March, 2016. After suddenly leaving my job at a local startup, I found myself with some time. While I had known for awhile that I was in training to eventually become a founder, I had more or less decided (if by nothing else but default) that I was going to be a non-technical co-founder, and that was that. However, during the months leading up to my departure from that startup, I’d realized that my path forward lay in Product. Not sales or marketing, as was my past.
A mentor of mine had told me that the most important thing in product is not being able to build something, but being able to translate between the three spokes of the product wheel:
- Business- developing a product that can be the cornerstone of a functioning business.
- Marketing- All the things that have to happen to get that product into the right people’s hands
- Technical- Actually building the product
The assumption was that my glaring deficit as a sales/marketing person with a degree in political science was going to be technical, so I had better get better at the other two spokes I already had experience in. Code scared me. Looking at an editor made me feel like I had been dropped in a deep hole, with brackets and p tags flying past me like the hyperspace Windows98 screen saver. It seemed like too big a pool to jump into, and it was too late to start. I’d never be good enough to matter.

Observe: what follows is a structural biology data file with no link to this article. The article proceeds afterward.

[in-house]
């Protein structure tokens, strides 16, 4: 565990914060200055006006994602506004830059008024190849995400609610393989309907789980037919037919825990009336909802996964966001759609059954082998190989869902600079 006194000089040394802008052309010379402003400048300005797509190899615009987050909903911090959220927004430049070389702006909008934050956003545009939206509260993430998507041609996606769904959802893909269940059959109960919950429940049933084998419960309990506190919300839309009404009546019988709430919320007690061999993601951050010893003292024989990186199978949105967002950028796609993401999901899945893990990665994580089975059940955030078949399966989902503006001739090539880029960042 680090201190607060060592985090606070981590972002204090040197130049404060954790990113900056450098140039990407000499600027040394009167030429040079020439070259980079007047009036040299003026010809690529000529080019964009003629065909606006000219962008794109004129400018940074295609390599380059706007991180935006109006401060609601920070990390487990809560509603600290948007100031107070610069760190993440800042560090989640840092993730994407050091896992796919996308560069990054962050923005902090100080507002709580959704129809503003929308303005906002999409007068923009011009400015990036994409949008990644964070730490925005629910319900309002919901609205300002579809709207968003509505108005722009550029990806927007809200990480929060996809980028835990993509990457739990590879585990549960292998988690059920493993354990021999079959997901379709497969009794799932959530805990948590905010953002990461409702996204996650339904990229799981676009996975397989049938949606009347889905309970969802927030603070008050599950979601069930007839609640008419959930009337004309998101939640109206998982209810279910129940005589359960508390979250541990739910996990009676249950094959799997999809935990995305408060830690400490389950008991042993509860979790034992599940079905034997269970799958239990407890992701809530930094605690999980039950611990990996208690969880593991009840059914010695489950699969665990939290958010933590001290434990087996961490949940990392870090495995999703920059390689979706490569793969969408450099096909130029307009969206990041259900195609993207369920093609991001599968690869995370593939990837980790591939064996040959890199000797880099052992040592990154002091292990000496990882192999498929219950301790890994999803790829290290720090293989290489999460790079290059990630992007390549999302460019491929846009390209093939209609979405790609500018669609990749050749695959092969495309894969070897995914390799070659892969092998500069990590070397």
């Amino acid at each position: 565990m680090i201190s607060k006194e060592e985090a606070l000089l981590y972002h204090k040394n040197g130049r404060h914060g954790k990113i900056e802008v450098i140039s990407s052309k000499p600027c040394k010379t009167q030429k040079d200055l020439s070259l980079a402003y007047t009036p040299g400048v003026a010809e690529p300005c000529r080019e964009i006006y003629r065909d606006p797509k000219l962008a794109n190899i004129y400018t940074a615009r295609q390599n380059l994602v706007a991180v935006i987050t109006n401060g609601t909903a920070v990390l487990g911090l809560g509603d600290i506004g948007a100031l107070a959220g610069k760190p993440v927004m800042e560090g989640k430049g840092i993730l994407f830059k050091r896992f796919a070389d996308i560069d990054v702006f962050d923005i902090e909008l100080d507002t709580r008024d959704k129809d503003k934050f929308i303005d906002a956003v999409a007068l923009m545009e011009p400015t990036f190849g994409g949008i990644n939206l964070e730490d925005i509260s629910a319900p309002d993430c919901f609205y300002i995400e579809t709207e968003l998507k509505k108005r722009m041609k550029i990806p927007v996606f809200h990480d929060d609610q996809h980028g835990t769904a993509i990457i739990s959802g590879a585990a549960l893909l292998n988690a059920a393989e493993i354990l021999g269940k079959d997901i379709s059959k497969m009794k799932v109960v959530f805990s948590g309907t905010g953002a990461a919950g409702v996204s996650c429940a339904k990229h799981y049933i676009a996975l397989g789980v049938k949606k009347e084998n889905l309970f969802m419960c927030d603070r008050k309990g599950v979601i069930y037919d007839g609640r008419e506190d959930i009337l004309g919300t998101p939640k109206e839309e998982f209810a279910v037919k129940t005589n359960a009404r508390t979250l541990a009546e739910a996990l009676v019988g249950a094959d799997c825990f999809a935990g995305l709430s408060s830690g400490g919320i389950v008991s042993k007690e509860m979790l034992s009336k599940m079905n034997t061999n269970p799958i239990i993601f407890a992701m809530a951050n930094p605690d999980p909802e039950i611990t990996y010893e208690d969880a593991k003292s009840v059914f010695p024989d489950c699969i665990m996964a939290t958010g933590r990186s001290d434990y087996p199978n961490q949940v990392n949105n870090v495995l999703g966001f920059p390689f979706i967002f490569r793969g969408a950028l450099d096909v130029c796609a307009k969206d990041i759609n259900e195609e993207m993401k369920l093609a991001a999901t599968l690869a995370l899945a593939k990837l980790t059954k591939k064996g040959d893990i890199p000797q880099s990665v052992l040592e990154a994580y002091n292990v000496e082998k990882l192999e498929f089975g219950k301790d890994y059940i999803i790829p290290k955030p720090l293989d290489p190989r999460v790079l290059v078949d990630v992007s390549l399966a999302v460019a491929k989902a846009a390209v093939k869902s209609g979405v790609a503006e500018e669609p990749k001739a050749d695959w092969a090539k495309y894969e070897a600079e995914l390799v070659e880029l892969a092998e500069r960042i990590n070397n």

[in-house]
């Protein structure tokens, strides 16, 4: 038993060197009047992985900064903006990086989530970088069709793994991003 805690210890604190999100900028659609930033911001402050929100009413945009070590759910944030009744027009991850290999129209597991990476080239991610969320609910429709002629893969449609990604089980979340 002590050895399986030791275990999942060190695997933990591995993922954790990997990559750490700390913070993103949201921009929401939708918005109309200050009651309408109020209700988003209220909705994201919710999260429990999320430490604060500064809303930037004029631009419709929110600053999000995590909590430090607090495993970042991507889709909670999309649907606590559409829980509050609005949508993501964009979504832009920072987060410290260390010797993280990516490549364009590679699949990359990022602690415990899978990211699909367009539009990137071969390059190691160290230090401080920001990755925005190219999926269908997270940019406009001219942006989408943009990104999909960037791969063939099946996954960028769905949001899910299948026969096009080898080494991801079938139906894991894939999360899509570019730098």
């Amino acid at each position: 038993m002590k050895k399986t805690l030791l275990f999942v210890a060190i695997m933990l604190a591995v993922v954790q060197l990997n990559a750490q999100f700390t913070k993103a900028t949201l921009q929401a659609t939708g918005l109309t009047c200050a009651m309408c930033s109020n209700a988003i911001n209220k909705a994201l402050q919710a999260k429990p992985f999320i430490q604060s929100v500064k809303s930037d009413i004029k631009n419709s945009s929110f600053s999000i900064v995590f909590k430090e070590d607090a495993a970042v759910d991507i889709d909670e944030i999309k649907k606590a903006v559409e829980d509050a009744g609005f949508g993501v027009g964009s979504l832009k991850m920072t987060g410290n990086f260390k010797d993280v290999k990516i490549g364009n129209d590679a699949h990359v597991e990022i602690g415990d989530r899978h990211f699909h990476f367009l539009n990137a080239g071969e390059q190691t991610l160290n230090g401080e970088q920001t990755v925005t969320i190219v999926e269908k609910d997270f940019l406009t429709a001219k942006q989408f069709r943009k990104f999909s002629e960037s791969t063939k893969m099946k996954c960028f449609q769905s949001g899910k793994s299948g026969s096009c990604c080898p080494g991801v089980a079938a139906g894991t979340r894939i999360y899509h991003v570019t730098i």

However, it was now March 2016 and I had a choice. I had some time between then and my new job at Crew. And the more and more sure I was about becoming a product manager, the bigger the white elephant in the room grew. It was time. I had to learn to code, and I was terrified.
So, I posted up at the local café and started in on Codecademy, and then Code School. I plowed through courses on HTML, CSS, and then Bootstrap. I made mini websites exactly like the ones I saw on the screen, copying from their code when I really needed to. I agonized when things weren’t working, and celebrated when they finally did. I built a portfolio site from scratch and I can honestly it was the proudest I’d been in some time. I’d always had ideas and I’d always knew what to do next, but I could never actually make anything. Now I could, and it felt great.
So maybe I things like programming and math didn’t lack the narrative I thought they did. Maybe I just couldn’t read the dialect. I’m still a beginner, but the beginner mind it’s giving me right now is something I wouldn’t trade. It’s humbling in the same way travel can be. And like travel, you gain the most by just diving in without a map and figuring it out as you go along.